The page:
Terra, the tall Austrian biochemist, wore a scarf that was gray on one end and purple on the other. Wrapped around her, there did not seem to be any portion of the scarf’s fabric that was both gray and purple. Tim Prenneline noticed what colors everyone was wearing before he learned their names. That made it easier. Tim had packed a wardrobe consisting mostly of whites and yellows for the expedition. He was a microbiologist.
The twelve scientists aboard the U.S.S. Vaccination Voyager — along with the seventy-seven musicians whose duty it was to never cease drumming — knew two things for certain about the voyage prior to leaving shore. The first surety was that sleep would be nearly impossible for the entirety of the mission, which might last anywhere from a week to a matter of months, or longer, if successful at all. The second unspoken fact that all twelve scientists agreed upon was that on board the U.S.S. Vaccination Voyager drifting in the middle of the ocean was the safest place on Earth.
Ronald, the virologist, wore bright orange windbreakers and passed his time by playing games of chess with anybody available, and always won. When possible, he preferred to play his games back to back without pausing for more than one breath.
Terra spoke with a thick, throaty accent and never smiled. At night they saw her leaning over the railing with her head arched toward the sky — usually during the span of time when the sky looked exactly like spilled coffee — her loose blonde hair whipping out in all directions like hands in search of disobedient children.
Ronald and Tim watched her from the other end of the deck with a fascination that was anything but sexual. Terra would occasionally glance at them, register their presence in the way that she might take inventory of a mosquito not yet in killing distance, and then return her gaze skyward. She always wore her scarf with the purple over her left shoulder and the gray on her right. Both men agreed that if she were ever to acknowledge them with a friendly wave, they would in all actuality soil their pants.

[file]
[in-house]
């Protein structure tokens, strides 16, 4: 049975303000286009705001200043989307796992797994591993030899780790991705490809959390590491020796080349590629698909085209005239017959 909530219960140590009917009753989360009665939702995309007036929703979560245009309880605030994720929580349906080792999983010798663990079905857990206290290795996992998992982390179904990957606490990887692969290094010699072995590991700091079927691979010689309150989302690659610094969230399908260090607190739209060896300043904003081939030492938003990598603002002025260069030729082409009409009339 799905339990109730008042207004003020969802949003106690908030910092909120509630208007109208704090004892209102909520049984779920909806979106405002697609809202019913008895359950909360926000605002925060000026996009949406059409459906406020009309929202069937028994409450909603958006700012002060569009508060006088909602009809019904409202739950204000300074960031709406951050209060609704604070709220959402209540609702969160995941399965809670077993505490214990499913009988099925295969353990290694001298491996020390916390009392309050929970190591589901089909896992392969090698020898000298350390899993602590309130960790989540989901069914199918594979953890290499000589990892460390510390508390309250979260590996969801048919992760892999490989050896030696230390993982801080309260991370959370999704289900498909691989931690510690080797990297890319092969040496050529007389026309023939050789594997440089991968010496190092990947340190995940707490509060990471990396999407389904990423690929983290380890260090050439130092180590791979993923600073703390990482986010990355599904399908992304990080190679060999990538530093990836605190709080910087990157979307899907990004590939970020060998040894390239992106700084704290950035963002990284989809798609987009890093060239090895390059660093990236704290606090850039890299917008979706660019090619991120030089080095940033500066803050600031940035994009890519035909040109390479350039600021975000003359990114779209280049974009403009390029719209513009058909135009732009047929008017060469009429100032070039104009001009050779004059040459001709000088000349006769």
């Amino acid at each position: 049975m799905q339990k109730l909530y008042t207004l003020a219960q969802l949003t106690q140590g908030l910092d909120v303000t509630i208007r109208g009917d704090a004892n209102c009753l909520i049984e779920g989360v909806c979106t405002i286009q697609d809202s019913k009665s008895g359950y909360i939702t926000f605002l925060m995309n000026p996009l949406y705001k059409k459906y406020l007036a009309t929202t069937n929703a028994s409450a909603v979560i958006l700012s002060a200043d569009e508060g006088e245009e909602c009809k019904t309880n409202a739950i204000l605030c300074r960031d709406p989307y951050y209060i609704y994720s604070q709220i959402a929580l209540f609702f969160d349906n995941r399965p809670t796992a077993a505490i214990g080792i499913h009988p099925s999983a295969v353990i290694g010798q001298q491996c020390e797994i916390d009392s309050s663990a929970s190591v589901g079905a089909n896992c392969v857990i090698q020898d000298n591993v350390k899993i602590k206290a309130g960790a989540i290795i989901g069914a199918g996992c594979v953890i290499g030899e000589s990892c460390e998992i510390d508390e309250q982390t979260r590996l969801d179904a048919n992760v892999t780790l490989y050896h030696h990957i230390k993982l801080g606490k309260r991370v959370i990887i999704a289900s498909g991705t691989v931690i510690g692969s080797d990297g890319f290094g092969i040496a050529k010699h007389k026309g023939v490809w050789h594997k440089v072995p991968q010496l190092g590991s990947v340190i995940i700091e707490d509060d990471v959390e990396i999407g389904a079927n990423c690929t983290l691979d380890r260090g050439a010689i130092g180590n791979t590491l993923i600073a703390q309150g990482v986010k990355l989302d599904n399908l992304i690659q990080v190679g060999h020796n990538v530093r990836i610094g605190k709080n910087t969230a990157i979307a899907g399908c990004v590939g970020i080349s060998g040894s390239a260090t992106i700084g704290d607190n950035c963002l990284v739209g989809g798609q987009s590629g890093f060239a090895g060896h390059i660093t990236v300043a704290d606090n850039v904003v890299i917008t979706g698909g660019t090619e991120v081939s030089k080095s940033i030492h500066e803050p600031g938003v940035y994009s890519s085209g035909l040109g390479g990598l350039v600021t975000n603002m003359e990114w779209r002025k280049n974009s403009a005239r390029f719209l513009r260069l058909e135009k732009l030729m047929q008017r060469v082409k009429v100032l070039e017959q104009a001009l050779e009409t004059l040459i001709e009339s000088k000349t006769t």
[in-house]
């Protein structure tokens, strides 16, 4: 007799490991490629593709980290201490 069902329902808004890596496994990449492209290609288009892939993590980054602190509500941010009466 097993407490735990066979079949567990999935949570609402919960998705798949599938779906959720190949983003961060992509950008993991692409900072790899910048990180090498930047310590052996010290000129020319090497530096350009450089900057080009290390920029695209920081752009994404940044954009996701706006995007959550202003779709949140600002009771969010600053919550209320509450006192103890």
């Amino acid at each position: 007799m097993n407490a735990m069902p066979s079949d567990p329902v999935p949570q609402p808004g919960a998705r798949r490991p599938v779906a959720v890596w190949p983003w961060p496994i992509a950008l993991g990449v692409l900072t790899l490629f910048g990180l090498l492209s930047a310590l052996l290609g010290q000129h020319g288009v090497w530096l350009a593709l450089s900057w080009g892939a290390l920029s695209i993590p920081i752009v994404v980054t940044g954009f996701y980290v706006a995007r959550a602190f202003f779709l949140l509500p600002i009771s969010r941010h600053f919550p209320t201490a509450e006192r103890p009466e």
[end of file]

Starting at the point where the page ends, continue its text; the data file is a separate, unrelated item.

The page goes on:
The sound of the constant drumming on deck was not something that anybody could condition their ears to ignore. It was not like the hum of an engine or the steady whine of a refrigerator. To Tim, it sounded like a frantic conversation in a language that no living being on Earth would ever speak, every word of which was urgent and directed personally at him. He knew that the boat, which had been built by the Navy Corps of Engineers specifically for this voyage, was designed to have special acoustic properties that would allow certain frequencies of sound to carry with heightened clarity and volume. Tim had no interest in the architecture of naval vessels, even less in the physics of sound, but when he overheard crew members on their cigarette breaks discussing the egg-like sloping curvature of the floor of the deck and the deliberate placing of the drumming quarters, both of Tim’s ears clenched like a muscle that wanted to vomit but had nothing to release. Nobody talked about the drumming, because to talk about it would be to complain about it, and complaining was taboo.